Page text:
I’ve recently picked up the book The Land Was Ours: African American Beaches from Jim Crow to the Sunbelt South by Andrew W. Kahrl. It’s been a revelation. More than just a history of segregated beaches, the book explains the environmental history of the Mississippi Gulf Coast and New Orleans in a way I had never even considered before. The author shows that as our Coast began to be developed as a tourist destination in the 1920s and later (much of the beach and highway work being accomplished with federal money), the old ways of African American waterfront ownership faded and new ways of denying access to the water emerged. He also paints a vivid portrayal of the Gulfside Assembly in Waveland and shows what a rare place it was even nationally–these chapters alone are worth the money for the book.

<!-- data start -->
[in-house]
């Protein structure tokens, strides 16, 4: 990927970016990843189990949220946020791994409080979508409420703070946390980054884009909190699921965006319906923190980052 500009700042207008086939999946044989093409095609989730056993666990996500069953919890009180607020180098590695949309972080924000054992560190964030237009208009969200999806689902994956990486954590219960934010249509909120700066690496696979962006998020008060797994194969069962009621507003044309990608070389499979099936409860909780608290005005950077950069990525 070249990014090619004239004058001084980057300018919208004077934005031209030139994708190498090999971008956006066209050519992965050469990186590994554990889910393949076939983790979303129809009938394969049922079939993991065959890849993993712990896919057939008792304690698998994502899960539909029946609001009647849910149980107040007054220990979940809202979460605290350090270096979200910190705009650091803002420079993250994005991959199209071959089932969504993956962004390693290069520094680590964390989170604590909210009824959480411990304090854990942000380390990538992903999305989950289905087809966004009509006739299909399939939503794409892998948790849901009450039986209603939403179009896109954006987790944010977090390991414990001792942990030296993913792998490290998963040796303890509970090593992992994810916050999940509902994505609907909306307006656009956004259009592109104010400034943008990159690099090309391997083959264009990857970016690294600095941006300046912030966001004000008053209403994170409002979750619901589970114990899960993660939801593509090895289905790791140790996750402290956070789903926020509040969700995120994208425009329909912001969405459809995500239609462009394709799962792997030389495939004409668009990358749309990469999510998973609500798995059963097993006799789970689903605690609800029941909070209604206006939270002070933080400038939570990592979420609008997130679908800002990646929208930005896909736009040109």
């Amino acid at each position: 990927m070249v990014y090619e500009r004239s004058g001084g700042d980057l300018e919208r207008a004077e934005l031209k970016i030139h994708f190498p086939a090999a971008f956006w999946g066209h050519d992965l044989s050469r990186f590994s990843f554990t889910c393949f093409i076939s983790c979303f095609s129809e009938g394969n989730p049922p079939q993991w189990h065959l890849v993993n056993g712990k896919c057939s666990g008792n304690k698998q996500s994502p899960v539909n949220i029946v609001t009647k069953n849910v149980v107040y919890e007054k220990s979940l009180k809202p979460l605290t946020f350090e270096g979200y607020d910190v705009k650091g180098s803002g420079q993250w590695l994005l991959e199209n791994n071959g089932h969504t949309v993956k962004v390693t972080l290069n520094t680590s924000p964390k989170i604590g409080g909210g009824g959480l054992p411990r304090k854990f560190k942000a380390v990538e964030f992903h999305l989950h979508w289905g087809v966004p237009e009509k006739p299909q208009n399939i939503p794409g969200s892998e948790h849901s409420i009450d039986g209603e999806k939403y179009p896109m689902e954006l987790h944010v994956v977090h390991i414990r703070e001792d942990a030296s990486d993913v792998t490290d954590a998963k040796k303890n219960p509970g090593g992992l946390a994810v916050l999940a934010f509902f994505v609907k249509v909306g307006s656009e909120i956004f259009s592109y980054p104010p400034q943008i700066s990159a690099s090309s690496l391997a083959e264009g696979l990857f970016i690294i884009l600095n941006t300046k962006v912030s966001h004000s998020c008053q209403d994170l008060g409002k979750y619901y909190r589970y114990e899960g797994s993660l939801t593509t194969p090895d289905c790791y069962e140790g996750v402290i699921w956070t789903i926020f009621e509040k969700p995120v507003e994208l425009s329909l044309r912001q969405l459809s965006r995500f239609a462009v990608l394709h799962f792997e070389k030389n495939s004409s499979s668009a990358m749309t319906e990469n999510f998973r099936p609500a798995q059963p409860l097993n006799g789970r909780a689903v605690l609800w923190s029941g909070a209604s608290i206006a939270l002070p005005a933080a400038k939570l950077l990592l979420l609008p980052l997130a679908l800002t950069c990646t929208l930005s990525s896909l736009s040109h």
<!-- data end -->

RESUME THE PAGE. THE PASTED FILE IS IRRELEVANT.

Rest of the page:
As I’ve been reading about how African Americans in this highly enforced system had to cool off in muddy or polluted waterways, I remembered some postcards of municipal swimming pools that appear to date to the 1930s I’ve added to my collection in the last few months.
Of course, these are all lily-white swimming pools. The only black public swimming pool I’ve run across in my travels around the state is this one at Oak Park School in Laurel, but it looks to be at least 1950s or even later.
What other public swimming pools from the 1930s through the 1960s, white or black, do you know about around the state?